We will not soon forget what a crazily amazing month March of 2011 was. Copious amounts of snowfall, endless pow turns and a super fun tribute weekend celebrating the life and legacy of Shane McConkey. Here’s a look back at the monster month of March 2011.
Last Sunday, I met up with a couple of ski buddies for an East Side ski mountaineering adventure. After a successful ski of the Scheelite Couloir on Saturday, they had their sights on the Mendenhall Couloir on Laurel Mountain for Sunday. The Mendenhall Couloir is 4,000 vertical feet with an average pitch of 45 degrees. It has several chokes and twists to keep things interesting. The top of the line is crowned by a large northeast-facing snowfield. This potential loading zone led us to ascend the neighboring, east-facing Pinner Couloir. With a mellower pitch of 35 degrees, and less exposure to snow accumulation at the top, the Pinner seemed a safer climbing route. As the name implies, the Pinner twists narrowly between towering red cliff walls for 3,400 vertical feet. The Pinner was our alternate descent option should the Mendenhall seem too dicey.
Some forecasts called for partly sunny, some for mostly cloudy. Either way, we knew a front was arriving later in the day and we hoped it would hold out long enough for things to soften and make for pleasant skiing. It didn’t. As we began our quest along the north side of Convict Lake, we could see a cloud bank forming above the distant Red Slate Mountain and the dramatic North Couloir. By the time we reached the base of the Pinner, cloud cover had reached the summit of Laurel. I yelled up to my friend Matt, “It’s not going to soften today is it?” “Nope,” he replied. In another 100 yards or so, we came across slide debris that was frozen solid and covered the entire width of the chute. “I’m not a glutton for punishment,” Matt said, “I’m out.” He said not to let his decision spoil our plans and that he was going back to the car to read a book or maybe hit the local hot springs.
I looked up at my other partner Robb who said, “We can still go up this thing and experience it.” Since the Pinner is 35 degrees, I figured I could descend its bowling lane surface with survival turns and slide-slipping if necessary. If it were 45 degrees, I would have promptly turned around. Donning crampons and whippits, we continued up. After a bit we stopped for a snack and water, estimating another 1,500 vertical feet to go.
Farther up conditions changed, and not in a good way. We now had a crust layer that, if weighted properly, post-holed us into dry powder. As Robb began to put distance between us, I found myself front pointing up the couloir on all fours, punching through to my knees every few steps.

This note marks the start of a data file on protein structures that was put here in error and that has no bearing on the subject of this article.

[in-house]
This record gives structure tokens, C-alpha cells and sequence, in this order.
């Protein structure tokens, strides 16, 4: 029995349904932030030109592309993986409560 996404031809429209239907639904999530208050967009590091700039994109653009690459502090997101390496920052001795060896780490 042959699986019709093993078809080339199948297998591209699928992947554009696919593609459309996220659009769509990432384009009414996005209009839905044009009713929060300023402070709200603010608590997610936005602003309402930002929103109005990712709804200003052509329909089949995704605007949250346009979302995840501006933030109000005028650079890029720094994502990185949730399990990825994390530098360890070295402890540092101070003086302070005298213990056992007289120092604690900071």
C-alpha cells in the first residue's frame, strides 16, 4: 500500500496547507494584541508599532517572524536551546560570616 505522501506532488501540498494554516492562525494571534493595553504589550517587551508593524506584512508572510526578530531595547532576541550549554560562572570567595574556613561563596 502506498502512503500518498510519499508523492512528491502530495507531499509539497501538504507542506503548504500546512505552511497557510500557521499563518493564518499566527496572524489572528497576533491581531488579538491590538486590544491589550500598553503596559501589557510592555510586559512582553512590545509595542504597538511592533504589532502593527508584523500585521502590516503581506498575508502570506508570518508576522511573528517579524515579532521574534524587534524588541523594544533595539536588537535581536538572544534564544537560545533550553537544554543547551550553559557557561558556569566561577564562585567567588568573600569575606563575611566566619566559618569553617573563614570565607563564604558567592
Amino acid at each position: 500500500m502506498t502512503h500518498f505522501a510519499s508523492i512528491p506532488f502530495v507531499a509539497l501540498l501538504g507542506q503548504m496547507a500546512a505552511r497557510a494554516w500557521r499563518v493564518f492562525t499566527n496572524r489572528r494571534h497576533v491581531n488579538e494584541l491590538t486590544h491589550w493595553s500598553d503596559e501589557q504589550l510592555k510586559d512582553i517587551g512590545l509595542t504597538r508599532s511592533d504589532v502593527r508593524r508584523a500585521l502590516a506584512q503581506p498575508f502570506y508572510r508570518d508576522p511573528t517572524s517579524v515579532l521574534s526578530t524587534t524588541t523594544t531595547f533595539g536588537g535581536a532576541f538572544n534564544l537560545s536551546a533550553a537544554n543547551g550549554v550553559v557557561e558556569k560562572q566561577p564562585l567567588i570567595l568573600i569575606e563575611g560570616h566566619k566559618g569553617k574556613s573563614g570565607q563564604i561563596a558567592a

A good sweaty while later, I noticed clouds ripping by a few hundred feet above my head. I could see Robb looking down at me from above and could tell he was at the top. The sun began to come out. I finally crested onto a perfectly flat shelf, dumped my gear and walked a few feet to look over the ridge we had summited. I could see neighboring Bloody and Red Slate Mountains and the dramatic landscape that comprises the Eastern Sierra “Range of Light.” The arduous climb began to seem worth it.
After a brief rest, we walked along the tallused ridge to the summit of Laurel Mountain which stands at 11,812 feet. We had great views of Mt. Morrison and Convict Lake and we could look directly into the entrance of the Mendenhall Couloir, our initial objective. We threw a few rocks onto the snowfield and they stuck into soft snow. Having heard reports of recent instabilities on the exact aspect we were looking into we decided to be “gluttons for punishment” and descend the Pinner that we climbed up. It sucked. We actually found soft snow to the skiers right of the chute and had several hundred feet of descent turns off the top. Then we encountered what we knew was coming and skittered and grinded the rest of the way down the long, narrow coully. The snow was slighly more edgable than anticipated. Although it wasn’t pretty, nor was it frightful.
Despite our less than glamorous excursion, the Pinner is actually a magnificent run. In perfect corn, or edgable winter snow, it must be a very rewarding ski descent. It winds through massive red walls for thousands of vertical feet. The only truly unsettling thing about it is the hectic amount of rockfall that zings down from above. As the walls heat up, the cliffs shed rocks that pepper the chute by the hour, if not the minute. We skied past many “chips” of various sizes that were not there on the way up. I highly recommend wearing a helmet of some sort both up and down the Pinner. I also wouldn’t suggest dilly dallying around for any length of time unless you get a thrill out of Russian Roulette.
All said and done the outing was not a total failure. After all, we summited Laurel Mountain, took in some amazing views, got a good workout, and survived the Pinner without injury. The experience should make future Eastside missions seem dreamy in comparison. At the end of the day it reminded me that not all ski tours end with effortless pow turns and shit eating grins. Sometimes it’s just nice to return in one piece.
Details: The Pinner and Mendenhall Couloirs along with many other challenging ski routes can be found in the Convict Creek Region of the Eastern Sierra, just a few miles from the town of Mammoth Lakes.
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